Abstract TMP12: Aspiration Thrombectomy Works Better Wn Time from Stroke Onset to Clot Contact is Shorter

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Abstract

Background and Purpose: The technique of A Direct Aspiration, First Pass for the Endovascular Treatment of Stroke (ADAPT) has been reported to be fast, safe and effective for the treatment of acute ischemic stroke(AIS). The aim of this study is to determine the preoperative factors that affect success of the aspiration component of the technique in ischemic stroke patients with large vessel occlusion in the anterior circulation.

Methods: We enrolled all 347 consecutive patients with anterior circulation AIS admitted for mechanical thrombectomy (MT) at our institution from August 2013 to October 2015 and treated by ADAPT. Baseline and procedural characteristics, mTICI scores and 3-month mRS were captured and analyzed.

Results: Among the 347 patients (occlusion sites: MCA=200, 58%; ICA Siphon=89, 25%; Tandem=58, 17%), aspiration component led to successful reperfusion (mTICI 2b/3 scores) in 56% (193/347 patients), stent retrievers were required in 40 % and a total successful final reperfusion rate of 83% (288/345) was achieved. Overall mRS 0-2 at 90 days was reported in 45% (144/323). Only two factors positively influenced the success of the aspiration component: an isolated MCA occlusion (p<0.001) and a shorter time from stroke onset to clot contact (p=0.018). Overall procedural complications occurred in 13.3% of patients (48/345).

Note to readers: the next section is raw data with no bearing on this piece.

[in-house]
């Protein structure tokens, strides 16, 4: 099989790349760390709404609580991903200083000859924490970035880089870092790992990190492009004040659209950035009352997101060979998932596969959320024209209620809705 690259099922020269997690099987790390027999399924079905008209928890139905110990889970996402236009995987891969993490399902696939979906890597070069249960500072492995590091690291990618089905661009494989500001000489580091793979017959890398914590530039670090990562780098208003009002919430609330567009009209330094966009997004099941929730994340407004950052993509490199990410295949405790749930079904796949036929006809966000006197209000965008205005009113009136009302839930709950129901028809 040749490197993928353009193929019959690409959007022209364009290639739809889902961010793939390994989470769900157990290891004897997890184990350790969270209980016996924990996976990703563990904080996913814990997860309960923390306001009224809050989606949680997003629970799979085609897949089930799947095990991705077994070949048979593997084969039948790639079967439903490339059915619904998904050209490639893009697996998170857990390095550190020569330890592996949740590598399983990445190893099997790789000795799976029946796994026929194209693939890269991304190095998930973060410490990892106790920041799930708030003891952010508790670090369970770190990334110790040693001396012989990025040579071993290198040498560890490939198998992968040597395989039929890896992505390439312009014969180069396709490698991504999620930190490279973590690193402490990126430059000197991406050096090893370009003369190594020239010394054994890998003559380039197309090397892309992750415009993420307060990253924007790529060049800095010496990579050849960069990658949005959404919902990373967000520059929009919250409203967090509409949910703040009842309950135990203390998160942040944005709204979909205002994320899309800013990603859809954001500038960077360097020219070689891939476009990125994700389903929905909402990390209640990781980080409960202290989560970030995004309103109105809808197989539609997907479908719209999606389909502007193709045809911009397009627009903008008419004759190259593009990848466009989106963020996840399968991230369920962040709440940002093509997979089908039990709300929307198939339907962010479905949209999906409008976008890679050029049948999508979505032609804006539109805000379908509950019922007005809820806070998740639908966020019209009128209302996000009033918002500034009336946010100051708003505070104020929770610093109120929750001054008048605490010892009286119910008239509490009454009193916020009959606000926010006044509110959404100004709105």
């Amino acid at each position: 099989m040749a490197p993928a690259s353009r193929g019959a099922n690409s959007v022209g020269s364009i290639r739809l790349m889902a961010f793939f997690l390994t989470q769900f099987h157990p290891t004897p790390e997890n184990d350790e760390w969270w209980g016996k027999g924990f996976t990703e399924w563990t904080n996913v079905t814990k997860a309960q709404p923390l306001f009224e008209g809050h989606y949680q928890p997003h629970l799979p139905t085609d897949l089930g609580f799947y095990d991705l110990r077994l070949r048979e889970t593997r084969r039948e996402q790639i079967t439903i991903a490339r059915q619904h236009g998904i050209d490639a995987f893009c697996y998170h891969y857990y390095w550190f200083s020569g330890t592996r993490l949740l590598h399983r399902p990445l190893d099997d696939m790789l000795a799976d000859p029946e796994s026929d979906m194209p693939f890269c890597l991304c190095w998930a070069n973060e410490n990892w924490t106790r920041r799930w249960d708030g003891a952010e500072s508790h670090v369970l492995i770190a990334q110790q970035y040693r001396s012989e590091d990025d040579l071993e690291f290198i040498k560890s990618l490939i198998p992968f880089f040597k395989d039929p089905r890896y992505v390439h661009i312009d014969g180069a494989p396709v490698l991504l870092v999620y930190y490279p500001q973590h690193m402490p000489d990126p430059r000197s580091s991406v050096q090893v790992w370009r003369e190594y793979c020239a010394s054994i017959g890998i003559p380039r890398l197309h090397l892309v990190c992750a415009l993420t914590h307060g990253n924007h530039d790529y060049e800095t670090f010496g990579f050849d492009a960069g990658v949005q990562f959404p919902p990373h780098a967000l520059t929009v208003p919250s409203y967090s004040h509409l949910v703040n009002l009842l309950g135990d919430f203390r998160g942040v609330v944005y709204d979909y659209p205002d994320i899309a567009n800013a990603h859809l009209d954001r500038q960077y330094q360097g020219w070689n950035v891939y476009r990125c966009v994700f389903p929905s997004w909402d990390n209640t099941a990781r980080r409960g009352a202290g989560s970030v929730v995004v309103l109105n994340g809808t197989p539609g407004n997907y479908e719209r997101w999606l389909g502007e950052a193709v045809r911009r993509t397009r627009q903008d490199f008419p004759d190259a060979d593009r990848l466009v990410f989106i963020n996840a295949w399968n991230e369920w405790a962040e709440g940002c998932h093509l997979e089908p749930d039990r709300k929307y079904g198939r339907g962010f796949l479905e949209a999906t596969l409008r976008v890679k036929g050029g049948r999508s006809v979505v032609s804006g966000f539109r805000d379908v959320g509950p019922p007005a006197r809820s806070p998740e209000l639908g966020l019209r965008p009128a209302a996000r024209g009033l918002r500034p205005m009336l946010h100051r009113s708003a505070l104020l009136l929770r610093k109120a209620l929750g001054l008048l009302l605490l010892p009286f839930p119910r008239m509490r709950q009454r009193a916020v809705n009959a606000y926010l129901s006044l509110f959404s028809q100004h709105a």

Conclusion: In this large retrospective study, ADAPT technique was shown to be safe and effective for anterior circulation AIS with a final successful reperfusion achieved in 83%. Delay from onset to clot contact and the site of arterial occlusion were predictors for reperfusion.

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